Happy Birthday, Alexander Sergeyevich Pushkin!

5 facts you may not know about the poet:

1. He wrote many poems for his maternal grandmother Maria Alekseyevna (“My confidante of magical old times”). It was she who taught him Russian (at that time the first language of the Russian nobility was French).

Of Mamushka could I not say a word,
Of nights mysterious made so bright by her
In her old night-cap, and her threadbare gown
Driving bad spirits off with prayers, frowns,
Devoted, crossing herself o’er my bed?

2. He was married on the day of my birthday! 🙂 February 18, 1831

3. His wife, Natalya Pushkina, was supposed to be a shrew. 78 letters from Pushkin to Natalya have survived. It is obvious from their tender and deeply intimate tone that the poet, at least, did not think she was awful. Instead, the letters unmistakably evince his tender friendship, true devotion, sympathy, caring, and indeed: “I love your soul much more than your face.” Pushkin may have truly sympathized with his sweet young damsel in distress. Natalya, having no dowry, had few suitors, to her mother’s great disappointment.Yet Natalya’s mother, Natalya Ivanovna, greatly disapproved of Pushkin: he had scarce means, but ample troubles with the government, as well as a checkered romantic past.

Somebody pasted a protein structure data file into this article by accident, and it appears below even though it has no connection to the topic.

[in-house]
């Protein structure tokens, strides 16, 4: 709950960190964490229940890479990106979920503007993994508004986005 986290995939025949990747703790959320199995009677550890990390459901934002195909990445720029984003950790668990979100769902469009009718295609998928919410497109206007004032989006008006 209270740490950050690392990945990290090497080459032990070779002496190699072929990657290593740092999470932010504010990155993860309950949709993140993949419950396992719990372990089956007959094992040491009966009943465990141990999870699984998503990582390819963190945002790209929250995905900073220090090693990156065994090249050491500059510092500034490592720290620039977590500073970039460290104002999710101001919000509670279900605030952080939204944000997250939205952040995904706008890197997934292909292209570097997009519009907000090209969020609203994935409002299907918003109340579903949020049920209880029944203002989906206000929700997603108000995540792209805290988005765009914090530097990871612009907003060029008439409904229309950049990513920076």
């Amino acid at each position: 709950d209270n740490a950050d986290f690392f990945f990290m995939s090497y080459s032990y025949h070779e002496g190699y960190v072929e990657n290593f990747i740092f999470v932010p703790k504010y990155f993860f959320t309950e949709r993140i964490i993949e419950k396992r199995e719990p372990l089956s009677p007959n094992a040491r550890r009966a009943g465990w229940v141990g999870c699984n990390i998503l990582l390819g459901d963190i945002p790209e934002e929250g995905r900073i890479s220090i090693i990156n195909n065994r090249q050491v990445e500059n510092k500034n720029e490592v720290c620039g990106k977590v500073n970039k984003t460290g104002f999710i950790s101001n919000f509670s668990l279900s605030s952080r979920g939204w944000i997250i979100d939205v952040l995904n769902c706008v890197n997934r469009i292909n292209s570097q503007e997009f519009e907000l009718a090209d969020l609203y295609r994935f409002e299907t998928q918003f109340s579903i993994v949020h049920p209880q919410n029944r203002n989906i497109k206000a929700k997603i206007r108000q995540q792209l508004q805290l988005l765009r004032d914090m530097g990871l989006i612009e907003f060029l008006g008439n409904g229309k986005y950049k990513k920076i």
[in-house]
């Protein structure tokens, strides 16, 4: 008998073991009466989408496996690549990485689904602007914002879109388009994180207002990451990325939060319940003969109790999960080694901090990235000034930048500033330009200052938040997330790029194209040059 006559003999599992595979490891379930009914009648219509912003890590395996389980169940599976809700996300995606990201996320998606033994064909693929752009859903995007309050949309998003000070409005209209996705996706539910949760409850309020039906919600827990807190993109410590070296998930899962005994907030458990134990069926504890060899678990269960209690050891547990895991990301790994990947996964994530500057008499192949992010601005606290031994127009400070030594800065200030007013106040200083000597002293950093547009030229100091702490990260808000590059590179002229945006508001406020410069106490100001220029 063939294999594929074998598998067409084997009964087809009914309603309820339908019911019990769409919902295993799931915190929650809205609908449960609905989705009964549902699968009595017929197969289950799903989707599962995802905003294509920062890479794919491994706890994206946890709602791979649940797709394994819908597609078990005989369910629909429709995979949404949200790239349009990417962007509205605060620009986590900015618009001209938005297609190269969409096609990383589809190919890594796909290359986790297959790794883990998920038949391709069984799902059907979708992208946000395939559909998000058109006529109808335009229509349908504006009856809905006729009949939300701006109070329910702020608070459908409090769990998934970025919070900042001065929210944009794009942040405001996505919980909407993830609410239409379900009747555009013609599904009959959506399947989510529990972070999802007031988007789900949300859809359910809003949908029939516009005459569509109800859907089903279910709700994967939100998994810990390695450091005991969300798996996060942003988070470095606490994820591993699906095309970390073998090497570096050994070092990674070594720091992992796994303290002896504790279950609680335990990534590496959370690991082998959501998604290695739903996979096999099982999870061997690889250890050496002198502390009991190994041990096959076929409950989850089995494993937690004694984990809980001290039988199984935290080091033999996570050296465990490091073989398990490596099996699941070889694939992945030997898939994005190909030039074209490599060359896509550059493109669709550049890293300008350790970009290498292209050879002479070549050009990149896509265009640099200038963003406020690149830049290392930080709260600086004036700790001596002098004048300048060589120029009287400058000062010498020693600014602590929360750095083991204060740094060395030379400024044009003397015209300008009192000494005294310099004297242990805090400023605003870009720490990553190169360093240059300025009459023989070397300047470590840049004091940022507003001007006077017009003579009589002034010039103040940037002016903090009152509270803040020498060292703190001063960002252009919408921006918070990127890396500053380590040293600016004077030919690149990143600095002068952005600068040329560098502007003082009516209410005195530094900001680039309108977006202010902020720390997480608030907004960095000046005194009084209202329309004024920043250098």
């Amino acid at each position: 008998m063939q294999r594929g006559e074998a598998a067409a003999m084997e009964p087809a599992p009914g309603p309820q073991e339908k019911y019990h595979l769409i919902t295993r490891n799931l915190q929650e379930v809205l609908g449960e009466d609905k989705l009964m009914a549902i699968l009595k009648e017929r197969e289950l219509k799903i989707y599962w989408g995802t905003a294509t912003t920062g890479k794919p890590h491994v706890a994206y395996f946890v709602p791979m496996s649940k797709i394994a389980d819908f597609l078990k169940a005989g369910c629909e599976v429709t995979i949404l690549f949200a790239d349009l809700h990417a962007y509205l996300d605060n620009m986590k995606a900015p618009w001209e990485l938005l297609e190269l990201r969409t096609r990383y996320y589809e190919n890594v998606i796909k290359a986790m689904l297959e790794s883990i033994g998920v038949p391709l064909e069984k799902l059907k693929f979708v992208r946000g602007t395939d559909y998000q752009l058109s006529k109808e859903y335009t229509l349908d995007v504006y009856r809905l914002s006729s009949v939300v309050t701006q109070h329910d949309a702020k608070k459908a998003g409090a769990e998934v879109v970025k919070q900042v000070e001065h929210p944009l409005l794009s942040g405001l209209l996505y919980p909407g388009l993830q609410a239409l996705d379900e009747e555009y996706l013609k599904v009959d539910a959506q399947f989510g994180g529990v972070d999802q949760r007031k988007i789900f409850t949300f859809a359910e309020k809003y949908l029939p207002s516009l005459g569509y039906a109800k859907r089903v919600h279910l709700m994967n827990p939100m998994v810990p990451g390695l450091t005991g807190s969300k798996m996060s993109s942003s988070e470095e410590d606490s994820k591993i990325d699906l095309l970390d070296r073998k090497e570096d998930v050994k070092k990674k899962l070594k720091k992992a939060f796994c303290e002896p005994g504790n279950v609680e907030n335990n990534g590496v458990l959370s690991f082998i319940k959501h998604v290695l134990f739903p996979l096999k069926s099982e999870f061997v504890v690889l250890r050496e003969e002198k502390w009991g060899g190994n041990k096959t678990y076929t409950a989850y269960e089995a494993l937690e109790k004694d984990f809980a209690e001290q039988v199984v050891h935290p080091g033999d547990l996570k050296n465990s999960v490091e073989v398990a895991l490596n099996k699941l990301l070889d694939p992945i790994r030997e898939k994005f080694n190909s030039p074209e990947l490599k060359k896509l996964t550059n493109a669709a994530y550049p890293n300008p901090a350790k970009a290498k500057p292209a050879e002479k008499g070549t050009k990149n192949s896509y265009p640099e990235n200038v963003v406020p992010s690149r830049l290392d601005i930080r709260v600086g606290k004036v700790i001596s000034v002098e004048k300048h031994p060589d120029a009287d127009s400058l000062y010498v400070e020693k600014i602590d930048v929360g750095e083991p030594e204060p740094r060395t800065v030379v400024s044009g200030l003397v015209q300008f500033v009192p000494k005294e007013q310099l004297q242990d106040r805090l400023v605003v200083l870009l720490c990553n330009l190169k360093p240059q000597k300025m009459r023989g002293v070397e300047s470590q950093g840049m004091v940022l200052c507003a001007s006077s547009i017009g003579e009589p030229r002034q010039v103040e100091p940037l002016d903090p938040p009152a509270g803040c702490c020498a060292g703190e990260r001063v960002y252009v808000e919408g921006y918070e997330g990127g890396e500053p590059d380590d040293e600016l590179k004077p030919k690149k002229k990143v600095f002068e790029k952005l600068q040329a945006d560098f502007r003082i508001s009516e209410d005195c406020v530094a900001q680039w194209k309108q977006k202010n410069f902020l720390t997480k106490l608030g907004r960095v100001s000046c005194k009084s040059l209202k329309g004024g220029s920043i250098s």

4. He died at the age of 37, fighting a duel (!!!) with Georges-Charles de Heeckeren d’Anthès. He was a French officer serving with the Chevalier Guard Regiment, who had been attempting to seduce Natalya. Pushkin’s early death is still regarded as a catastrophe for Russian literature.

5. Of the four children from his marriage to Natalya, his daughter, Maria, is touted as a prototype of Anna Karenina

I’ll leave you with one of my favourite Pushkin poems:

The Captive

A captive, alone in a dungeon I dwell,
Entombed in the stillness and murk of a cell.
Outside, in the courtyard, in wild, frenzied play,
My comrade, an eagle, has punced on his prey.
Then, leaving it, at me he looks as if he
In thought and in purpose at one were with me.
He looks at me so, and he utters a cry.
“‘Tis time,” he is saying, “from here let us fly!
“We’re both wed to freedom, so let us away
To where lonely storm clouds courageously stray,
Where turbulent seas rsh to merge with the sky,
Where only the winds dare to venture and I!..

(Info courtesy: A great part of this feature was derived largely from the information at www.alexanderpushkin.com)

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